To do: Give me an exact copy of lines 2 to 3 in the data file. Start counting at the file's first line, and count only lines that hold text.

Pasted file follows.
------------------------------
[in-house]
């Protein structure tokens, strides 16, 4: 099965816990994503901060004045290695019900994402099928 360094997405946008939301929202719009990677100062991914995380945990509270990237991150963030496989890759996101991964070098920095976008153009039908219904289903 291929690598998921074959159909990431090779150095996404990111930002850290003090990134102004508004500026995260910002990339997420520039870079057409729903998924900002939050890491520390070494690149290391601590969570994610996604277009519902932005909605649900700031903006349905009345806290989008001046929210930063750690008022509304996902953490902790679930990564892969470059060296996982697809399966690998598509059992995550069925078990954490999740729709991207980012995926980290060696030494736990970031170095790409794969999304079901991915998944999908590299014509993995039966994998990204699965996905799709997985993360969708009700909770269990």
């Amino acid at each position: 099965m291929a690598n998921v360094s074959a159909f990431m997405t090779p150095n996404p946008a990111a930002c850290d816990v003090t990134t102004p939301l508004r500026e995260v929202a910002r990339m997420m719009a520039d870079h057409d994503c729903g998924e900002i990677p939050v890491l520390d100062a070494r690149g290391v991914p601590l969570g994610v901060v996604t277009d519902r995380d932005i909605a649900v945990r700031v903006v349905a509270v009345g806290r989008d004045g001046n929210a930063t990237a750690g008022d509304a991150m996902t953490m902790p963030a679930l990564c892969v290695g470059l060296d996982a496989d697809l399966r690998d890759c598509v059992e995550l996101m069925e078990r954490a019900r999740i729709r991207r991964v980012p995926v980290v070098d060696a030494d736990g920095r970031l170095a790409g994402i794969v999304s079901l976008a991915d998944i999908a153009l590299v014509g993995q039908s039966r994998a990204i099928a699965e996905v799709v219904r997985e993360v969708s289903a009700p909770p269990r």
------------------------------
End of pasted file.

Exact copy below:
């Protein structure tokens, strides 16, 4: 099965816990994503901060004045290695019900994402099928 360094997405946008939301929202719009990677100062991914995380945990509270990237991150963030496989890759996101991964070098920095976008153009039908219904289903 291929690598998921074959159909990431090779150095996404990111930002850290003090990134102004508004500026995260910002990339997420520039870079057409729903998924900002939050890491520390070494690149290391601590969570994610996604277009519902932005909605649900700031903006349905009345806290989008001046929210930063750690008022509304996902953490902790679930990564892969470059060296996982697809399966690998598509059992995550069925078990954490999740729709991207980012995926980290060696030494736990970031170095790409794969999304079901991915998944999908590299014509993995039966994998990204699965996905799709997985993360969708009700909770269990």
């Amino acid at each position: 099965m291929a690598n998921v360094s074959a159909f990431m997405t090779p150095n996404p946008a990111a930002c850290d816990v003090t990134t102004p939301l508004r500026e995260v929202a910002r990339m997420m719009a520039d870079h057409d994503c729903g998924e900002i990677p939050v890491l520390d100062a070494r690149g290391v991914p601590l969570g994610v901060v996604t277009d519902r995380d932005i909605a649900v945990r700031v903006v349905a509270v009345g806290r989008d004045g001046n929210a930063t990237a750690g008022d509304a991150m996902t953490m902790p963030a679930l990564c892969v290695g470059l060296d996982a496989d697809l399966r690998d890759c598509v059992e995550l996101m069925e078990r954490a019900r999740i729709r991207r991964v980012p995926v980290v070098d060696a030494d736990g920095r970031l170095a790409g994402i794969v999304s079901l976008a991915d998944i999908a153009l590299v014509g993995q039908s039966r994998a990204i099928a699965e996905v799709v219904r997985e993360v969708s289903a009700p909770p269990r």